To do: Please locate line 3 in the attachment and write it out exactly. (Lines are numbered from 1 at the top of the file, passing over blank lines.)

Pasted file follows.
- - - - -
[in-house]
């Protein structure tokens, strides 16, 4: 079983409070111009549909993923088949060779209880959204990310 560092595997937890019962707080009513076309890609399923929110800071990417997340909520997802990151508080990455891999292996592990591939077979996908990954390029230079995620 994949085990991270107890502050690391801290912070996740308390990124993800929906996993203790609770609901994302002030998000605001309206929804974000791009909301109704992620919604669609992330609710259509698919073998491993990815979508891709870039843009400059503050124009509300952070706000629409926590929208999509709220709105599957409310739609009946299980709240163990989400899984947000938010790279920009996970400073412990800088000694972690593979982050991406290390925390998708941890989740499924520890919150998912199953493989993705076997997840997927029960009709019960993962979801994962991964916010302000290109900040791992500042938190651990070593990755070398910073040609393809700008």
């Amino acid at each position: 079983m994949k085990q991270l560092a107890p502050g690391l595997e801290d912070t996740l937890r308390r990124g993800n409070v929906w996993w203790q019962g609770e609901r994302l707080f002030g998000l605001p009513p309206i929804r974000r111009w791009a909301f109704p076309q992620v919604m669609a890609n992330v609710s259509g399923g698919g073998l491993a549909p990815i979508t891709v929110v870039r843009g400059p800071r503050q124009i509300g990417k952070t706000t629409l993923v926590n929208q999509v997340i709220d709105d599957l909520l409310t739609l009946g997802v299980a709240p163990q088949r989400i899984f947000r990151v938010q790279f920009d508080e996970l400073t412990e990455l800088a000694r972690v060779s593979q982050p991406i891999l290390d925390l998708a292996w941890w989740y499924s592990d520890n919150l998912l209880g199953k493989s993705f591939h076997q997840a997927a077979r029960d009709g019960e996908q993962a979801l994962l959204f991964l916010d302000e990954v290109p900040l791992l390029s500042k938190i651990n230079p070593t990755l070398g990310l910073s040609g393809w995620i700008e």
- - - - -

């Amino acid at each position: 079983m994949k085990q991270l560092a107890p502050g690391l595997e801290d912070t996740l937890r308390r990124g993800n409070v929906w996993w203790q019962g609770e609901r994302l707080f002030g998000l605001p009513p309206i929804r974000r111009w791009a909301f109704p076309q992620v919604m669609a890609n992330v609710s259509g399923g698919g073998l491993a549909p990815i979508t891709v929110v870039r843009g400059p800071r503050q124009i509300g990417k952070t706000t629409l993923v926590n929208q999509v997340i709220d709105d599957l909520l409310t739609l009946g997802v299980a709240p163990q088949r989400i899984f947000r990151v938010q790279f920009d508080e996970l400073t412990e990455l800088a000694r972690v060779s593979q982050p991406i891999l290390d925390l998708a292996w941890w989740y499924s592990d520890n919150l998912l209880g199953k493989s993705f591939h076997q997840a997927a077979r029960d009709g019960e996908q993962a979801l994962l959204f991964l916010d302000e990954v290109p900040l791992l390029s500042k938190i651990n230079p070593t990755l070398g990310l910073s040609g393809w995620i700008e």